We will see people coming to and from the region as a result of this free trade agreement and we will see even more opportunities. The SAFTA does a number of things, removing the tariffs on exports to Singapore across the board and giving market access for Australian exporters of services, particularly around education, the environment, telecommunications and professional services. I look at all the expertise we have in the irrigation space in the south-west. Harvey Water is a multiaward-winning provider of irrigation. It is a co-op run by local farmers.

They’ve done extraordinary, groundbreaking work. I’m sure this is the sort of expertise that is transferable. That sort of expertise fits into the services space. There will also be opportunities in education—for Manea college, for example—and for telecommunication companies, law firms and insurance companies. When we get people coming into the south-west, into Busselton and the Margaret River region, through that wonderful airport, we’ll be able to offer them a range of amazing experiences.

The free trade agreement provides a more open and predictable business environment, exactly what businesses call for both in Singapore and in Australia. It includes competition policy, government procurement, intellectual property, e-commerce, customs procedures and business travel. This is just the beginning. These amendments are a key economic plank of the Comprehensive Strategic Partnership. This is another high-quality trade deal completed by the Turnbull government. It builds on the agreements with China, Thailand and South Korea and the Singapore agreement itself, delivering significant economic benefits and driving strong growth in the value of Australia’s exports. I want to see more of those opportunities for businesses and my region of the south-west of Western Australia. I thank the minister for his efforts.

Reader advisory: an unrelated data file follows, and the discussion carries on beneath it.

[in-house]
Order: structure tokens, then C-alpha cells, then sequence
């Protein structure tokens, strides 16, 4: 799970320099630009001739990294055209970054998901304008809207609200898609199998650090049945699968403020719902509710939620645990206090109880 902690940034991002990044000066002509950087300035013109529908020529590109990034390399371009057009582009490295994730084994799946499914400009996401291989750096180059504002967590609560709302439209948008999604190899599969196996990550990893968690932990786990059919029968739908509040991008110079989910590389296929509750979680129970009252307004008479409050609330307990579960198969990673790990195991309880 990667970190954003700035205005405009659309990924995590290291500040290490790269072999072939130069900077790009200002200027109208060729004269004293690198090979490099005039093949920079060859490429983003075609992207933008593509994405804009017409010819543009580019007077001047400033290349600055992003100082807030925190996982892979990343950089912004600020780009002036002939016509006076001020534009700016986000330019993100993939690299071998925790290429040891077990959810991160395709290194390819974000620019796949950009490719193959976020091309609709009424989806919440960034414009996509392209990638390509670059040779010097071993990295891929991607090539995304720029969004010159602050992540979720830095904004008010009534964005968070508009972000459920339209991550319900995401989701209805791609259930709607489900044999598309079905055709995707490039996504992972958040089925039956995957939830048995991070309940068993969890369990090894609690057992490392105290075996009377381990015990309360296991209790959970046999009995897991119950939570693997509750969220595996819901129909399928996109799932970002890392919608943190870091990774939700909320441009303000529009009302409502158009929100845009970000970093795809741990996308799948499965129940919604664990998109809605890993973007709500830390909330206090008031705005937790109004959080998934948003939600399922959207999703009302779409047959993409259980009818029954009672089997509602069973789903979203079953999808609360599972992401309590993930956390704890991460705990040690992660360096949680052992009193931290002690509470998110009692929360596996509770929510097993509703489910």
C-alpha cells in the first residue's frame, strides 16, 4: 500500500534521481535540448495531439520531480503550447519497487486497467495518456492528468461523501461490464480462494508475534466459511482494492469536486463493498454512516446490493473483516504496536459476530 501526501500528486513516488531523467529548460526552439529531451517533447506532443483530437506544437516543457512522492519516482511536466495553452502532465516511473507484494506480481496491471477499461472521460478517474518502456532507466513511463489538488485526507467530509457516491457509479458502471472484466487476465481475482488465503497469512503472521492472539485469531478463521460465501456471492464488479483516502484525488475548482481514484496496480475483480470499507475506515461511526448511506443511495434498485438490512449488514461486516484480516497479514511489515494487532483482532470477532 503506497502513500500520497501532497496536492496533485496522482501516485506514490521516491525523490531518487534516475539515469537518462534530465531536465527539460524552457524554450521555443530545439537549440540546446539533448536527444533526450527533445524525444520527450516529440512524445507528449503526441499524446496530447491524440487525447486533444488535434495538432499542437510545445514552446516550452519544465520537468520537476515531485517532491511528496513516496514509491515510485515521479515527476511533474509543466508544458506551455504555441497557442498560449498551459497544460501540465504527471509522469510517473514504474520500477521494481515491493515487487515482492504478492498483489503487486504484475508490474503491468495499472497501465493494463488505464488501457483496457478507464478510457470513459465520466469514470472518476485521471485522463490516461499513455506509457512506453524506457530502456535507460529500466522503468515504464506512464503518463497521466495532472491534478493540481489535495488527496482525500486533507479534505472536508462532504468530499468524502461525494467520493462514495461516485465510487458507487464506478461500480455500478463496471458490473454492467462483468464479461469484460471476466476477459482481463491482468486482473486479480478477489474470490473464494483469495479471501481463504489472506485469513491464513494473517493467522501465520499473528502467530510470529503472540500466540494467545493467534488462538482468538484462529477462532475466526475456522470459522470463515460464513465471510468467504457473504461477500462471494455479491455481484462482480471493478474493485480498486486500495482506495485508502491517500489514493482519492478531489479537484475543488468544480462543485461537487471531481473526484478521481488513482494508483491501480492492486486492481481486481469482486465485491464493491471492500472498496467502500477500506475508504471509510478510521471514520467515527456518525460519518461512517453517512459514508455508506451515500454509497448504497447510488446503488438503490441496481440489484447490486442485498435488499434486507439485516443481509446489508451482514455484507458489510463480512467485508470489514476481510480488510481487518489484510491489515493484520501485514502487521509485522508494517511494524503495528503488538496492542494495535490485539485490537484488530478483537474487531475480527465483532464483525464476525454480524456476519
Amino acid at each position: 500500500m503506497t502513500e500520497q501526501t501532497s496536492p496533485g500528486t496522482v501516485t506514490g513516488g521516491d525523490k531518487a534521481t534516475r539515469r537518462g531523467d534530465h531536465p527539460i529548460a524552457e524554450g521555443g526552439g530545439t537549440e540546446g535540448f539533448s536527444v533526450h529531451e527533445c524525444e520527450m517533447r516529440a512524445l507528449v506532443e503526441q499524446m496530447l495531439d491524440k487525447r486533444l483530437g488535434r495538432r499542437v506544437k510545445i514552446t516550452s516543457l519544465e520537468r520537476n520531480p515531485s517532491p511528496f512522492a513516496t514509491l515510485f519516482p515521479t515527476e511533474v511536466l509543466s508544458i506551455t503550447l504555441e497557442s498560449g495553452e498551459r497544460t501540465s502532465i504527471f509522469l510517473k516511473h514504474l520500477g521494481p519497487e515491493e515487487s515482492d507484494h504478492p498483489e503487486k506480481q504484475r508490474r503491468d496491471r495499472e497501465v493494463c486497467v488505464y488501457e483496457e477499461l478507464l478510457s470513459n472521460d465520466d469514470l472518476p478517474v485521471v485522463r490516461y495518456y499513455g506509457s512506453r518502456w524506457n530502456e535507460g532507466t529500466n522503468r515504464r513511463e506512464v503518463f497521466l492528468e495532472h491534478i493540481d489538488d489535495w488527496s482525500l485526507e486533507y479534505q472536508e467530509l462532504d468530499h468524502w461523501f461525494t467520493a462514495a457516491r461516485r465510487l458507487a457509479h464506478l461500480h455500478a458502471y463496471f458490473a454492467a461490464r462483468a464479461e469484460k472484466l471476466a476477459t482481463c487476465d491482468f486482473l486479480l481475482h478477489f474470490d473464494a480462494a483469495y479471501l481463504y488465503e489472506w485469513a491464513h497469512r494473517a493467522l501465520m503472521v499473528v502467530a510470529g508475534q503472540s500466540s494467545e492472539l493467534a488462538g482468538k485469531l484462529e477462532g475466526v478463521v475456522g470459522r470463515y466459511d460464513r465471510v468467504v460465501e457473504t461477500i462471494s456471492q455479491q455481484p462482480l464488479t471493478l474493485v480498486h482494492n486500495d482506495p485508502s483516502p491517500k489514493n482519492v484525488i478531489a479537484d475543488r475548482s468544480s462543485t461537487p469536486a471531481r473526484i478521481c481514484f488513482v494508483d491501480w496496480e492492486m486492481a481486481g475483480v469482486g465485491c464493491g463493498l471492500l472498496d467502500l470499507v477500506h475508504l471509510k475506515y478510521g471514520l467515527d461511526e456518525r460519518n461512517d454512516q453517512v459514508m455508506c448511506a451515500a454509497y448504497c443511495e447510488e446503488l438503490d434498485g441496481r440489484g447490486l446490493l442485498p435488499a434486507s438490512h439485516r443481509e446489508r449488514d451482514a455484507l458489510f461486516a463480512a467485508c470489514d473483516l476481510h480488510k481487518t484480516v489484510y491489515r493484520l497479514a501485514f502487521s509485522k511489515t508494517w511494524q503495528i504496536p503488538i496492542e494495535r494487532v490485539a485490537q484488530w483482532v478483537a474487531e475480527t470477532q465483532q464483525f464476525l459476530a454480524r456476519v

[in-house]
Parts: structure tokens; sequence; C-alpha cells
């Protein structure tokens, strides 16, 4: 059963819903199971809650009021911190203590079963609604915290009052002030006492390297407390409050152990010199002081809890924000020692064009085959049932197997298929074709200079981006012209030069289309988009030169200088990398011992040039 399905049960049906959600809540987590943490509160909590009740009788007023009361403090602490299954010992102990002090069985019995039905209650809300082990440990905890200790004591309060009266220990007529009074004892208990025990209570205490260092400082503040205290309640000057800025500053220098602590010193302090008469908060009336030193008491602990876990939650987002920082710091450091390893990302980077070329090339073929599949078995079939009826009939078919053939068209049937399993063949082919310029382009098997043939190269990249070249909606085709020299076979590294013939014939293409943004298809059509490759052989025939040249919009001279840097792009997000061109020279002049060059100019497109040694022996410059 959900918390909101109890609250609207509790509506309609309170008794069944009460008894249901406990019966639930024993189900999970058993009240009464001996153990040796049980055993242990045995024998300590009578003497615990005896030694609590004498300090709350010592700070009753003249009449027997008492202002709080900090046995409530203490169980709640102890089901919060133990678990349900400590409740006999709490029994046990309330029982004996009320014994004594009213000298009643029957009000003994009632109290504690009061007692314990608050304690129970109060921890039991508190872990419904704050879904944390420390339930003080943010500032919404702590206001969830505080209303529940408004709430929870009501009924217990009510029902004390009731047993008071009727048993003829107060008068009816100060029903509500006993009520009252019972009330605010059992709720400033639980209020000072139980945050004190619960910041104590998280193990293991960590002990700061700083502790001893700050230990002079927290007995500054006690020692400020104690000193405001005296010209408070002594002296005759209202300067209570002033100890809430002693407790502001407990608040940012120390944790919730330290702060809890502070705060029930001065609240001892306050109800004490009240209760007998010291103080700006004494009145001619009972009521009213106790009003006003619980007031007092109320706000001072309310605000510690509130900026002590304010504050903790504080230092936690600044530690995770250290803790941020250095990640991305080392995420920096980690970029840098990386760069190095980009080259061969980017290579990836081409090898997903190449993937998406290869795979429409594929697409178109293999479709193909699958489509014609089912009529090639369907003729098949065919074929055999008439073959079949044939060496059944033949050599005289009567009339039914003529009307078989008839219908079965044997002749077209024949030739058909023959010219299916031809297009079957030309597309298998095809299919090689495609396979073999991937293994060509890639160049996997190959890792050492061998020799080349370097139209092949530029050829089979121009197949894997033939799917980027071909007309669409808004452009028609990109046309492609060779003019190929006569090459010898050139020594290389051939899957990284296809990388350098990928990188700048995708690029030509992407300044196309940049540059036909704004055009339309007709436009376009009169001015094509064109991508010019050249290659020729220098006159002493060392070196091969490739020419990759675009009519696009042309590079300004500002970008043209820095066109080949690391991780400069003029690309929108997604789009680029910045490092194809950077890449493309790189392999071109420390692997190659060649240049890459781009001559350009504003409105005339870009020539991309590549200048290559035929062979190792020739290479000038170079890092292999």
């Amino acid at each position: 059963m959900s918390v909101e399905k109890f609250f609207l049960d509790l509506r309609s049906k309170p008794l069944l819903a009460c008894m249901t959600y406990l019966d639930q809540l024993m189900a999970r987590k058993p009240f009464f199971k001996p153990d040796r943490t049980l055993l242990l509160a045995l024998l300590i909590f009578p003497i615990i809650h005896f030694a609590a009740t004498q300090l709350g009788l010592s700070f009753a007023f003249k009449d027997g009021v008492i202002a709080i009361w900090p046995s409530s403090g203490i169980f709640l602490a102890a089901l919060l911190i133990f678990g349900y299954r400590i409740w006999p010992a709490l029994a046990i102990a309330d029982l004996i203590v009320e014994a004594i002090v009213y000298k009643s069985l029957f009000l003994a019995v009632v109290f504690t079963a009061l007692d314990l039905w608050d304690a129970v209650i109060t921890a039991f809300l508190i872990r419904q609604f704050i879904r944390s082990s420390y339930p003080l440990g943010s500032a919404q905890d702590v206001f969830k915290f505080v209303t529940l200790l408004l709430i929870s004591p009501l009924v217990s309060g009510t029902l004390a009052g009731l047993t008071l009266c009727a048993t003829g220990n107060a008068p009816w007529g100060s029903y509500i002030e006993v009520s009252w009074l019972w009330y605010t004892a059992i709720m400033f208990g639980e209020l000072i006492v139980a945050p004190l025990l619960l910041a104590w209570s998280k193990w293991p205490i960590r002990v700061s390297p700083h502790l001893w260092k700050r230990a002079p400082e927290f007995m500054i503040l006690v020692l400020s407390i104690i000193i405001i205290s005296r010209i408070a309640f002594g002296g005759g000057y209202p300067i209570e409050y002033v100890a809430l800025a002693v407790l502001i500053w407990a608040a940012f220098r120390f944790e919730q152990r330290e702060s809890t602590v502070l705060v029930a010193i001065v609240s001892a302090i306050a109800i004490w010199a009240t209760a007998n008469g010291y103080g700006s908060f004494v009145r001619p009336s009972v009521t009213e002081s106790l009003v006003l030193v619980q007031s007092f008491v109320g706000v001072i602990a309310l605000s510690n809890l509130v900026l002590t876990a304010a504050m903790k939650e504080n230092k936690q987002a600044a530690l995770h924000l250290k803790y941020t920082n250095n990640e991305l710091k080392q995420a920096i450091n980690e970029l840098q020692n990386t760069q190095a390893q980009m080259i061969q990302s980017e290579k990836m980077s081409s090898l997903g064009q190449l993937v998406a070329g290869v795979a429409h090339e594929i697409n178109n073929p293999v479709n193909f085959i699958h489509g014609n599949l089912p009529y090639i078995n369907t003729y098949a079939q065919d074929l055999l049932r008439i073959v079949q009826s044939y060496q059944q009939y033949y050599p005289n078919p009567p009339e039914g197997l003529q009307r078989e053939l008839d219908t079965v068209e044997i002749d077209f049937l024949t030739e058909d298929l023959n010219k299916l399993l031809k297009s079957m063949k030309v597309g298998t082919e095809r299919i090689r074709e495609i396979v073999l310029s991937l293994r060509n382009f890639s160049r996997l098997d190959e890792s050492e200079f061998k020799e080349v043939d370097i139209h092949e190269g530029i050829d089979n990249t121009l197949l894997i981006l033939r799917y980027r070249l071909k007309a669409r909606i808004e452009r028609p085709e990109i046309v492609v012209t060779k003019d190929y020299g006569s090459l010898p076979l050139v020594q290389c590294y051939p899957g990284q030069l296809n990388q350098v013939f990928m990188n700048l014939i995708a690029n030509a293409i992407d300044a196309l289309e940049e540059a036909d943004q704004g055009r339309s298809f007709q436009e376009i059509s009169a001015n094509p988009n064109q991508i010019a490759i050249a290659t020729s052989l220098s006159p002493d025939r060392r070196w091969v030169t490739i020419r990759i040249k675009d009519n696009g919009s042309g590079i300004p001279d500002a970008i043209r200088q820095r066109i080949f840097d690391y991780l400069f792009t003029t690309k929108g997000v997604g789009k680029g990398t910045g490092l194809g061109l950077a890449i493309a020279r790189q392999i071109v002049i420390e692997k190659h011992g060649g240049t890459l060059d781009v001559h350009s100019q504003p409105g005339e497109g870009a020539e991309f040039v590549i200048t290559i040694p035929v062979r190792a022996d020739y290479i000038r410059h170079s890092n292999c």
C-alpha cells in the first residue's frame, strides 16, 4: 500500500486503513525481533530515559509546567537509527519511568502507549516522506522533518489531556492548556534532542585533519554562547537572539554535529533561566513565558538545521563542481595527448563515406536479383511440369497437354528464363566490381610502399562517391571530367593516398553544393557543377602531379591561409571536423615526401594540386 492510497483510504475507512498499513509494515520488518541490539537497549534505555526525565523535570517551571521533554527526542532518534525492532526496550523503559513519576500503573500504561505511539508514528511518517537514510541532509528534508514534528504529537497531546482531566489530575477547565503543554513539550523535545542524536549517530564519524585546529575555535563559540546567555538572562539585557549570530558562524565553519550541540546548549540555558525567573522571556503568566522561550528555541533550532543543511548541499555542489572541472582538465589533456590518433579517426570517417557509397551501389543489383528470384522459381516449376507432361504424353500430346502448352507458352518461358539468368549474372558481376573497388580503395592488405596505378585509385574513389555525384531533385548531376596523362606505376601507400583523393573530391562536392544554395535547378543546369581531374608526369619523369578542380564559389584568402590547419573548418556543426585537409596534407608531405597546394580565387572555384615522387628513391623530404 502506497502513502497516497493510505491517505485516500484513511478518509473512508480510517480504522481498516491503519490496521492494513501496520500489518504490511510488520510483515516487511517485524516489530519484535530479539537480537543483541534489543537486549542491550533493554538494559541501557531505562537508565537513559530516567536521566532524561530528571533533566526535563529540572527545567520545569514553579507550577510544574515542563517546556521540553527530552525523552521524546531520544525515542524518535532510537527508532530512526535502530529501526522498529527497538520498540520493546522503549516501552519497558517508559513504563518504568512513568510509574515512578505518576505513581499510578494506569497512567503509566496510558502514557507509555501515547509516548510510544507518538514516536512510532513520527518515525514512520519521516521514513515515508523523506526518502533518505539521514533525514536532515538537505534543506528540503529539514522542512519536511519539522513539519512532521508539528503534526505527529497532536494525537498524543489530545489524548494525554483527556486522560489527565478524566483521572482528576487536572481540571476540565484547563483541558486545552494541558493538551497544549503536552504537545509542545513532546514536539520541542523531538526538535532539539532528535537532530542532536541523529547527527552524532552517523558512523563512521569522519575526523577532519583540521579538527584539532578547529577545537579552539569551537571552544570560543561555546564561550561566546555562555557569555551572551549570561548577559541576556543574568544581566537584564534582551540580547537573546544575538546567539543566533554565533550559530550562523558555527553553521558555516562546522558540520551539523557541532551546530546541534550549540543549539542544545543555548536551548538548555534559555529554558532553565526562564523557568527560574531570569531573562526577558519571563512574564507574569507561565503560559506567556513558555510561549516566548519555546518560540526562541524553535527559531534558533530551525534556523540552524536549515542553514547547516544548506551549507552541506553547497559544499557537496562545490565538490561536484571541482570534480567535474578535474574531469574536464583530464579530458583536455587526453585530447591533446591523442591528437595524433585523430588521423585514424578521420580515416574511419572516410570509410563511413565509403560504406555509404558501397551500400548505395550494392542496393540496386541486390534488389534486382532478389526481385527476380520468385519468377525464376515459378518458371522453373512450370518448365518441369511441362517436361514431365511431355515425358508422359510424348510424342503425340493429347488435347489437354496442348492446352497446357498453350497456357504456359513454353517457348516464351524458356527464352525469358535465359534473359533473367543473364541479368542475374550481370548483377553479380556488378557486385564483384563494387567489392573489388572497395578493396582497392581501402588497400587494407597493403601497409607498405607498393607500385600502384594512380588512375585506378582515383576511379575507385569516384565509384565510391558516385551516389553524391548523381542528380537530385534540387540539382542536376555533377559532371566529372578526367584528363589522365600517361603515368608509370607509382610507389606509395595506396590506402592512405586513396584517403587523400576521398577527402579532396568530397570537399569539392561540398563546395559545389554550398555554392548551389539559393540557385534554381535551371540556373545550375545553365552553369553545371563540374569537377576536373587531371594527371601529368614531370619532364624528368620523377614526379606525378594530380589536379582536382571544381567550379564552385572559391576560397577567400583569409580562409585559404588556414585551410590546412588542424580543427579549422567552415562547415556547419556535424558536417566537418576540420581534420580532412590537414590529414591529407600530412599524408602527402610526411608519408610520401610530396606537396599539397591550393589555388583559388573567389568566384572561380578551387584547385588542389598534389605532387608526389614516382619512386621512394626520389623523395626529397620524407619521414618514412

Forrest MP Nola Marino praises Nauti Craft in parliament

Dunsborough company Nauti Craft were given a plug in federal parliament this week by Forrest MP Nola Marino who praised the organisation for its innovation.

Nauti Craft developed a patented marine suspension system which separates the vessel’s hulls from the deck and superstructure through a passive reactive interlinked hydraulic system.

The technology provides more ride comfort, control, stability and reduces body vibration by up to 75 per cent.

Nauti Craft managing director Ken Johnsen said their system was now receiving recognition within the marine and defense industries.

“It was pleasing to also receive recognition from our local member Nola Marino,” she said.

The technology was first developed seven years ago by Eagle Bay resident Chris Heyring who had created similar technology for cars.

Mr Johnsen said the technology was very successful and it was eventually sold to a US company and used by Toyota, Nissan and other car makers.

“Nauti Craft is an adaption of what was originally developed on cars for boats, around $9 million has been invested in the project.”

Mr Johnsen said three business located in Japan, Singapore and Dubai were currently planning, designing and building boats using the Nauti Craft technology.